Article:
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ded, and put. It was carried, of course, as a harder punishment would as easily have been, if the major or any other solid citizen had made the suggestion. Mr. Stearns--The meeting has decided that the prisoner be tarred and feathered. Mr. Hughes, a brutal ruffian, added--And lighted. Another hoarse voice exclaimed: Let's hang him; it's too good for him. [Does the reader know what lighted means? The proposition was to set the tar on fire, after it covered the body of the prisonerggested a spectator. No, it's better to put them on in handfuls, said another voice. Four ruffians (all men of social position,) took hold of tile ends of two long poles, of which they made a rude St. Andrew's cross. Sit on there, said Mr. Hughes, pointing to the part where the poles crossed, and addressing the prisoner. Why, they're going to ride him on a rail, said a voice beside me. Serves the d — d scoundrel right, returned his companion. Yes, replied the voice, he ought to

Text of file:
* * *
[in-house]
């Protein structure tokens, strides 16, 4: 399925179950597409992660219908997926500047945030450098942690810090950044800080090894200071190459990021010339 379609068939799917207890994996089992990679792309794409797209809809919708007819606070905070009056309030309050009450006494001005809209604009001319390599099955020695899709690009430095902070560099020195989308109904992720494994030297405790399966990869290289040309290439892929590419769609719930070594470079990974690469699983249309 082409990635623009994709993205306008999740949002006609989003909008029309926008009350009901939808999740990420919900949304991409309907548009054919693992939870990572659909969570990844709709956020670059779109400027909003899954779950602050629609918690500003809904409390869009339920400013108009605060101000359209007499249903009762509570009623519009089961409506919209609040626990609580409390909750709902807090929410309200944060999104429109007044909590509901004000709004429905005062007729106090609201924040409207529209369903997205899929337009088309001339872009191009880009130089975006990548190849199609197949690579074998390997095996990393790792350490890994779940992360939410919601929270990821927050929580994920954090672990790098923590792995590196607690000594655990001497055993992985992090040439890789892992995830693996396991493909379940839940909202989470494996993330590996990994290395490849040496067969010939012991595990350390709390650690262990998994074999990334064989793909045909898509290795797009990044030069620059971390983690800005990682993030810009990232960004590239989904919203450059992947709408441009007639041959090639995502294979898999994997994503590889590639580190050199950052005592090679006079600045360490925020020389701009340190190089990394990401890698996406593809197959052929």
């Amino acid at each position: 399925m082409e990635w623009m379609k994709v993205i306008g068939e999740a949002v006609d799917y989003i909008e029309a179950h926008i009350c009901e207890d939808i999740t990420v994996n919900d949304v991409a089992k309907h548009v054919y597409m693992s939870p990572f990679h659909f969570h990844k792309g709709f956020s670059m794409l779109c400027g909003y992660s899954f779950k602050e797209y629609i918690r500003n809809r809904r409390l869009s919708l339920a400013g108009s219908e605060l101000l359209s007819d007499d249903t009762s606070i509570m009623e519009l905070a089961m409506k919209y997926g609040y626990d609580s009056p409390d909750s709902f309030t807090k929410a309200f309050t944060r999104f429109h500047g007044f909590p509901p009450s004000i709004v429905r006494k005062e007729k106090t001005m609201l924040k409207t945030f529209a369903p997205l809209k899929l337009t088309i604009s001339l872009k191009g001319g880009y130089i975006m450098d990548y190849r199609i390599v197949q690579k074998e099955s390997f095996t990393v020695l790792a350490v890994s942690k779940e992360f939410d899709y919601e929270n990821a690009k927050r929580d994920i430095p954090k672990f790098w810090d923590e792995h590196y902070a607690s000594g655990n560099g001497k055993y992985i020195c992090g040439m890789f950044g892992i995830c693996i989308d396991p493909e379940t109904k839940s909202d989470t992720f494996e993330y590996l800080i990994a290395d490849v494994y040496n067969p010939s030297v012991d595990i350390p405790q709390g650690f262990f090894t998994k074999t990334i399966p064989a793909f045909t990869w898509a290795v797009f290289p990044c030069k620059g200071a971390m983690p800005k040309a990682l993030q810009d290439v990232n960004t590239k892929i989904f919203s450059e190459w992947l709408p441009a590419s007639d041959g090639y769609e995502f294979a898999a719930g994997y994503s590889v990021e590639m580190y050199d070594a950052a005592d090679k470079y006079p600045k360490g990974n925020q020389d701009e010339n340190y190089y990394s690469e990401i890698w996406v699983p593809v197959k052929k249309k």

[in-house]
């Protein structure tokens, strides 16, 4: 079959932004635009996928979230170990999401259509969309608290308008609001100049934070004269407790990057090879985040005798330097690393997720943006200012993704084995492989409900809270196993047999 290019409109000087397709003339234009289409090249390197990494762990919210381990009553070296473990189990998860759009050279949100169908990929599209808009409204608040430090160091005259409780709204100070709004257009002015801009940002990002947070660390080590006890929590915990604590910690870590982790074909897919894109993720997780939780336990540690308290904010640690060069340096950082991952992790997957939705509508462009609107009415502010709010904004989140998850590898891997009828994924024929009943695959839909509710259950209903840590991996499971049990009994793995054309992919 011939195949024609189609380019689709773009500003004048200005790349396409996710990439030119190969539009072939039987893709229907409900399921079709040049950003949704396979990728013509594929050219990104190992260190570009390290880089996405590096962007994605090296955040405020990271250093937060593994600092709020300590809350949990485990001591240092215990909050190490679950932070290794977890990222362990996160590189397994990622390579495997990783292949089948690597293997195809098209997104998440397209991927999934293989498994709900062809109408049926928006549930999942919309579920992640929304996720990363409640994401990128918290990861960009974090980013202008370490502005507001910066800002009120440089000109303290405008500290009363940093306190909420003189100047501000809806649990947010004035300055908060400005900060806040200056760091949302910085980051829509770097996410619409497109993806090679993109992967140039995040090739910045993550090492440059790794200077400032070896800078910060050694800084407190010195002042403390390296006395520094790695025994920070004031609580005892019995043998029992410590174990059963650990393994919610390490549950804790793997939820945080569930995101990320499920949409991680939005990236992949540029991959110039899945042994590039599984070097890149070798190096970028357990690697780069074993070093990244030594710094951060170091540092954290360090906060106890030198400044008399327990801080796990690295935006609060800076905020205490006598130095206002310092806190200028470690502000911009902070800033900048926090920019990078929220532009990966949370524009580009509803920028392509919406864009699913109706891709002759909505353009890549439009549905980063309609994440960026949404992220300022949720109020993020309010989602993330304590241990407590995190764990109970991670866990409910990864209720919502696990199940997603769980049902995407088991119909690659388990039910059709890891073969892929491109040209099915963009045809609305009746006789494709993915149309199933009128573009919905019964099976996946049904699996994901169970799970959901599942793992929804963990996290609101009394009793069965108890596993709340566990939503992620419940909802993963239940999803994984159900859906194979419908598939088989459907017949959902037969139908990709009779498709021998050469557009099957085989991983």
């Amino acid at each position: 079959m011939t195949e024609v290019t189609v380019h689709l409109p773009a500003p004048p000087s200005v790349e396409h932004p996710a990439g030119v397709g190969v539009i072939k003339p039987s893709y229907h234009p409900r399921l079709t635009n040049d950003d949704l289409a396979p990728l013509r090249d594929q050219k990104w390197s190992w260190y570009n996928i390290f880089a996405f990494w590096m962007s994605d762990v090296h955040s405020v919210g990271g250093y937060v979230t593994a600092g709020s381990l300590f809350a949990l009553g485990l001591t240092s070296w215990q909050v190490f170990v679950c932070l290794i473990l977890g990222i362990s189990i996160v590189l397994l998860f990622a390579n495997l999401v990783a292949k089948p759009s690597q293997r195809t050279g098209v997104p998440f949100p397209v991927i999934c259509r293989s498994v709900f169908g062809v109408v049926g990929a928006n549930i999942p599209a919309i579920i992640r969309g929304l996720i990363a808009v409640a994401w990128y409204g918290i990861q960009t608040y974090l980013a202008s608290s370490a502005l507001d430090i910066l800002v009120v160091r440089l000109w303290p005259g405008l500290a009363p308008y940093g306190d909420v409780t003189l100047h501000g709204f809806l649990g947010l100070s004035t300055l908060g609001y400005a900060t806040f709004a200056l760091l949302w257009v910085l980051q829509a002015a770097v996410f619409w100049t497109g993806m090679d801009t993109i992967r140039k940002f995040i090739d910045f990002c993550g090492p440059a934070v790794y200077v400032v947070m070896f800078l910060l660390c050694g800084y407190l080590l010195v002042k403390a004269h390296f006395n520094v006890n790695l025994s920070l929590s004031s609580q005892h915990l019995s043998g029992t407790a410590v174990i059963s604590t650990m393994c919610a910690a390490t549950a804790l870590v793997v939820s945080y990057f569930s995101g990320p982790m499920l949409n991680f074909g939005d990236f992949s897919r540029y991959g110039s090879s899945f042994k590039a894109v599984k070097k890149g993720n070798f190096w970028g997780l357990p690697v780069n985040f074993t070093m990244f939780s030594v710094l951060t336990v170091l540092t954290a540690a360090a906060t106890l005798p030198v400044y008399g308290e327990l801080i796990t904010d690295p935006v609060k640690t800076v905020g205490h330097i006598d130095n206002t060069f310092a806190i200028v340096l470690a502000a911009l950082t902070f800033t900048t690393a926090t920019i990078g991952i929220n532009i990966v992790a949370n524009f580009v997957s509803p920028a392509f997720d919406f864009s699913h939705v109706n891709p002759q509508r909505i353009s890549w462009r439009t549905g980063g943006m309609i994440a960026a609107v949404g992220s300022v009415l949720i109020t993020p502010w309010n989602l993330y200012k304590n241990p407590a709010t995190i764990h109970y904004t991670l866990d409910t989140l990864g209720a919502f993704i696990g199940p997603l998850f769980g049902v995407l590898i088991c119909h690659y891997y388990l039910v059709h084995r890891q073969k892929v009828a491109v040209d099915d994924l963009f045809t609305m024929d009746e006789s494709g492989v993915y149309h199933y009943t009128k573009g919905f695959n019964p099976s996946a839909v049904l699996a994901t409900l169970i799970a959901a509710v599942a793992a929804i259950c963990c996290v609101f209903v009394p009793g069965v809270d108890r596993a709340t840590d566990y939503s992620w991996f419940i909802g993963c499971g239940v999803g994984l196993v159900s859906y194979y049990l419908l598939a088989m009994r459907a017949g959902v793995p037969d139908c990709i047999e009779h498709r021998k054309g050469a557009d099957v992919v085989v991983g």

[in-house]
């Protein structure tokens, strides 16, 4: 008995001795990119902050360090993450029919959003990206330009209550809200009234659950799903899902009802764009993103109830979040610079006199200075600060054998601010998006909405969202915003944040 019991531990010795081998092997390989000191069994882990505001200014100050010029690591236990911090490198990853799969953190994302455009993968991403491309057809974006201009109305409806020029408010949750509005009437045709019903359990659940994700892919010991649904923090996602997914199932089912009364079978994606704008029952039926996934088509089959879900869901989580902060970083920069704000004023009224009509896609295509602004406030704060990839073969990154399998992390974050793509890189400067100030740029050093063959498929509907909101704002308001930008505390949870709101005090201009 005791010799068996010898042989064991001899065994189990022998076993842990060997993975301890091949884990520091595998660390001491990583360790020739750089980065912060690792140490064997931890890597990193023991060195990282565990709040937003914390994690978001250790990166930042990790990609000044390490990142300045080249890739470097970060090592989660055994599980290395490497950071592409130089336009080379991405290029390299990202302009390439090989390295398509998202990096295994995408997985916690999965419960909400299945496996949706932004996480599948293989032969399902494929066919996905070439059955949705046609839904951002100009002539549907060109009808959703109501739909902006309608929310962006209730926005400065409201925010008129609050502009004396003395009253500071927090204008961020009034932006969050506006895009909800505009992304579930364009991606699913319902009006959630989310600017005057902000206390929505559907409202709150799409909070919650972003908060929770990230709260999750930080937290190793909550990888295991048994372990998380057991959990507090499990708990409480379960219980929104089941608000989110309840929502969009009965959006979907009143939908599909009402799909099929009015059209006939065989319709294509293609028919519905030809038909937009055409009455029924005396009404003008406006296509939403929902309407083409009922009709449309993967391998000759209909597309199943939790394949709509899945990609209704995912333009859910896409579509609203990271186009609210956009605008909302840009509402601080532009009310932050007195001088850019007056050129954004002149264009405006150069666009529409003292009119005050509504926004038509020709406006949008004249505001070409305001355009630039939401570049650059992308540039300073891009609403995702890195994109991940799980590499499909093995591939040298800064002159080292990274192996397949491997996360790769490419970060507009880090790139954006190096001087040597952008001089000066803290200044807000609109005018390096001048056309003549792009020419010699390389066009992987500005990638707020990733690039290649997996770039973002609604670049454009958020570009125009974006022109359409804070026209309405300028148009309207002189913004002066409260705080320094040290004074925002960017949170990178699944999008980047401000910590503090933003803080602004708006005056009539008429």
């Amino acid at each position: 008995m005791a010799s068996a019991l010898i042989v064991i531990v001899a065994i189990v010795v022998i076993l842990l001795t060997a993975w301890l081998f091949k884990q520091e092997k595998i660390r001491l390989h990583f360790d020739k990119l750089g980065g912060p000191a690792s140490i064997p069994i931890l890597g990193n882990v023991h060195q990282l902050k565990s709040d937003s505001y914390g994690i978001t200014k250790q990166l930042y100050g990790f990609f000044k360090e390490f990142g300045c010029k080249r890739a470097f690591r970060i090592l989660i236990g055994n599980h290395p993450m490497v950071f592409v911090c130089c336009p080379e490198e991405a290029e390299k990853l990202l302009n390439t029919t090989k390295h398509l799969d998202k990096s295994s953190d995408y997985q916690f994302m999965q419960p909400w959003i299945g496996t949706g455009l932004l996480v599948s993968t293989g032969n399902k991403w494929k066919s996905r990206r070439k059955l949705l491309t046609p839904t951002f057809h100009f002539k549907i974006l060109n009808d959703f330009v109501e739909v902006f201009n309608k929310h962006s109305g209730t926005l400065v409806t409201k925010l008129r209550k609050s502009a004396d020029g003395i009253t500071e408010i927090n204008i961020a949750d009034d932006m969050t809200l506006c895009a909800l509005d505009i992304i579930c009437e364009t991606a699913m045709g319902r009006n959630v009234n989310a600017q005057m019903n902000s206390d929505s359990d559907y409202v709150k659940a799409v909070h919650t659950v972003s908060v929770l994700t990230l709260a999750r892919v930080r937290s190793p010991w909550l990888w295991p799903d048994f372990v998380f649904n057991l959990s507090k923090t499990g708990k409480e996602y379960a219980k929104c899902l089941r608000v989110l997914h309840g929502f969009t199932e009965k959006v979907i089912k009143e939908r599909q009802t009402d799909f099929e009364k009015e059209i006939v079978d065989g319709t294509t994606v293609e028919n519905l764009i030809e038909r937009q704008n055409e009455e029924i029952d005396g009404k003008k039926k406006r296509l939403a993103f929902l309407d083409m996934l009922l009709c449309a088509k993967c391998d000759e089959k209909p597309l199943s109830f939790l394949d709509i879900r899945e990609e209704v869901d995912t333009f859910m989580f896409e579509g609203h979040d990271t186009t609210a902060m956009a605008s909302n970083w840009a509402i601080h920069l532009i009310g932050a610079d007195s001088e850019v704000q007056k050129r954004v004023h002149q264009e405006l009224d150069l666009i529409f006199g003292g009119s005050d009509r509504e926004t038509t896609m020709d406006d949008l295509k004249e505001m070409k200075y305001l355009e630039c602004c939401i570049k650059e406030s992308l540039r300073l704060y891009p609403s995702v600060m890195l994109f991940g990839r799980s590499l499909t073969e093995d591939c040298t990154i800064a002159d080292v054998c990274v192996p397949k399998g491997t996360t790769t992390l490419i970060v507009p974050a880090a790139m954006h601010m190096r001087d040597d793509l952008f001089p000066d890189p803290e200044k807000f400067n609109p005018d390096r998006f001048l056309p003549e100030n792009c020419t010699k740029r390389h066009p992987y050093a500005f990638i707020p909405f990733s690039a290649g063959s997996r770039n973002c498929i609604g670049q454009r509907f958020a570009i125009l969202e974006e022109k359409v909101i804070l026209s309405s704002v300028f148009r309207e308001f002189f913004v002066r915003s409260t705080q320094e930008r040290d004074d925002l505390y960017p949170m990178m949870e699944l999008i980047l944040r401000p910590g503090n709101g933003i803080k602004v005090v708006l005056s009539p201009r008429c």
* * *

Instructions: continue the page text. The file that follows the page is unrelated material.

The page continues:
d takes prominent part in a border ruffian meeting at Leavenworth. by which a Vigilance Committee is appointed, who notify all Abolitionists to leave Kansas, and drive several of the Free State men out of the city. lie subsequently appointed Lyle, one of these ruffians (who participated in the tar and feathering of Phillips), clerk of his court, and refused to strike his name from the roll of attorneys, when a motion to that effect was made by Judge Shankland. He appointed Scott Boyle and Hughes, two brutal ruffians engaged in the transaction, to other minor offices in his court. July, 1855. Published a letter to the Legislature, indorsing their action, and declaring (before any case was before him, and, therefore, extra-judicially), that their conduct and enactments were legal in every respect — thus, without precedent, prejudging a point of law which might subsequently have involved, as it did involve, the legal rights and titles of thousands of citizens. Aug. 30. Invited